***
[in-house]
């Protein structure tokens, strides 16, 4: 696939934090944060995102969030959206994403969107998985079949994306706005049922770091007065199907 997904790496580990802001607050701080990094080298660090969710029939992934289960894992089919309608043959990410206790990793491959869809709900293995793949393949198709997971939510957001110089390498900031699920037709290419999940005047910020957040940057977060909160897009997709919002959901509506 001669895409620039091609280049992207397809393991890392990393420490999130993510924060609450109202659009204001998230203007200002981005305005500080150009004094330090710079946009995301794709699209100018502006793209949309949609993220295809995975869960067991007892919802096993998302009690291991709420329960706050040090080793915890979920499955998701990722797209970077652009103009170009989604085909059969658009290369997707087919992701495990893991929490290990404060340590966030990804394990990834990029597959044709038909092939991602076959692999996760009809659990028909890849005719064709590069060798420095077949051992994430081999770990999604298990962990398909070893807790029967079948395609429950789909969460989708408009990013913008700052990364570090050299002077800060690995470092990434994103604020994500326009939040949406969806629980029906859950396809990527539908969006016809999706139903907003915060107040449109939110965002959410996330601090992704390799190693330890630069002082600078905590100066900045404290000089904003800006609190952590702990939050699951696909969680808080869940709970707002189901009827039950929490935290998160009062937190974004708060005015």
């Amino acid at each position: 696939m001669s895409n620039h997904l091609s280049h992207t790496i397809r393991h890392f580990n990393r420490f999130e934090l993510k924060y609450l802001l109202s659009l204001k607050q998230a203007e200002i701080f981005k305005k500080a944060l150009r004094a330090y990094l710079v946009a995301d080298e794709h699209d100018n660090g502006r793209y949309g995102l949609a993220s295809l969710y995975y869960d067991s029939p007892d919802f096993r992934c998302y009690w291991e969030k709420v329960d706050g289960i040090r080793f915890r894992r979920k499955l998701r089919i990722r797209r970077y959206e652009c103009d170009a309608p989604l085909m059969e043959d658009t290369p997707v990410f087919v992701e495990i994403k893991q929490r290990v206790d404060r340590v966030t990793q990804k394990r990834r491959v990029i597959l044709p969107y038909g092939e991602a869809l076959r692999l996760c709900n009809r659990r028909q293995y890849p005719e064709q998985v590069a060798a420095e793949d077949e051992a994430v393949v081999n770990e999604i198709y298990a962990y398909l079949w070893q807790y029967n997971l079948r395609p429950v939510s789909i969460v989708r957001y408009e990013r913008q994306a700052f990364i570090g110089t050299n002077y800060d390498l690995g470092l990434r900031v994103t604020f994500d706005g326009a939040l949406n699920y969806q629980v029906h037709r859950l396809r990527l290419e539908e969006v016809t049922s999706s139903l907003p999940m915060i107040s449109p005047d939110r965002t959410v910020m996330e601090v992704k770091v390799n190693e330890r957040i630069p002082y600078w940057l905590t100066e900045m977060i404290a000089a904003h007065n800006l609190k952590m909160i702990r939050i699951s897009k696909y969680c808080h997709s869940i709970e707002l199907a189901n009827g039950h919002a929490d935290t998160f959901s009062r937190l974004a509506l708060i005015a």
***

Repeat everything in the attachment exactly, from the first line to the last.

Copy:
[in-house]
């Protein structure tokens, strides 16, 4: 696939934090944060995102969030959206994403969107998985079949994306706005049922770091007065199907 997904790496580990802001607050701080990094080298660090969710029939992934289960894992089919309608043959990410206790990793491959869809709900293995793949393949198709997971939510957001110089390498900031699920037709290419999940005047910020957040940057977060909160897009997709919002959901509506 001669895409620039091609280049992207397809393991890392990393420490999130993510924060609450109202659009204001998230203007200002981005305005500080150009004094330090710079946009995301794709699209100018502006793209949309949609993220295809995975869960067991007892919802096993998302009690291991709420329960706050040090080793915890979920499955998701990722797209970077652009103009170009989604085909059969658009290369997707087919992701495990893991929490290990404060340590966030990804394990990834990029597959044709038909092939991602076959692999996760009809659990028909890849005719064709590069060798420095077949051992994430081999770990999604298990962990398909070893807790029967079948395609429950789909969460989708408009990013913008700052990364570090050299002077800060690995470092990434994103604020994500326009939040949406969806629980029906859950396809990527539908969006016809999706139903907003915060107040449109939110965002959410996330601090992704390799190693330890630069002082600078905590100066900045404290000089904003800006609190952590702990939050699951696909969680808080869940709970707002189901009827039950929490935290998160009062937190974004708060005015």
């Amino acid at each position: 696939m001669s895409n620039h997904l091609s280049h992207t790496i397809r393991h890392f580990n990393r420490f999130e934090l993510k924060y609450l802001l109202s659009l204001k607050q998230a203007e200002i701080f981005k305005k500080a944060l150009r004094a330090y990094l710079v946009a995301d080298e794709h699209d100018n660090g502006r793209y949309g995102l949609a993220s295809l969710y995975y869960d067991s029939p007892d919802f096993r992934c998302y009690w291991e969030k709420v329960d706050g289960i040090r080793f915890r894992r979920k499955l998701r089919i990722r797209r970077y959206e652009c103009d170009a309608p989604l085909m059969e043959d658009t290369p997707v990410f087919v992701e495990i994403k893991q929490r290990v206790d404060r340590v966030t990793q990804k394990r990834r491959v990029i597959l044709p969107y038909g092939e991602a869809l076959r692999l996760c709900n009809r659990r028909q293995y890849p005719e064709q998985v590069a060798a420095e793949d077949e051992a994430v393949v081999n770990e999604i198709y298990a962990y398909l079949w070893q807790y029967n997971l079948r395609p429950v939510s789909i969460v989708r957001y408009e990013r913008q994306a700052f990364i570090g110089t050299n002077y800060d390498l690995g470092l990434r900031v994103t604020f994500d706005g326009a939040l949406n699920y969806q629980v029906h037709r859950l396809r990527l290419e539908e969006v016809t049922s999706s139903l907003p999940m915060i107040s449109p005047d939110r965002t959410v910020m996330e601090v992704k770091v390799n190693e330890r957040i630069p002082y600078w940057l905590t100066e900045m977060i404290a000089a904003h007065n800006l609190k952590m909160i702990r939050i699951s897009k696909y969680c808080h997709s869940i709970e707002l199907a189901n009827g039950h919002a929490d935290t998160f959901s009062r937190l974004a509506l708060i005015a």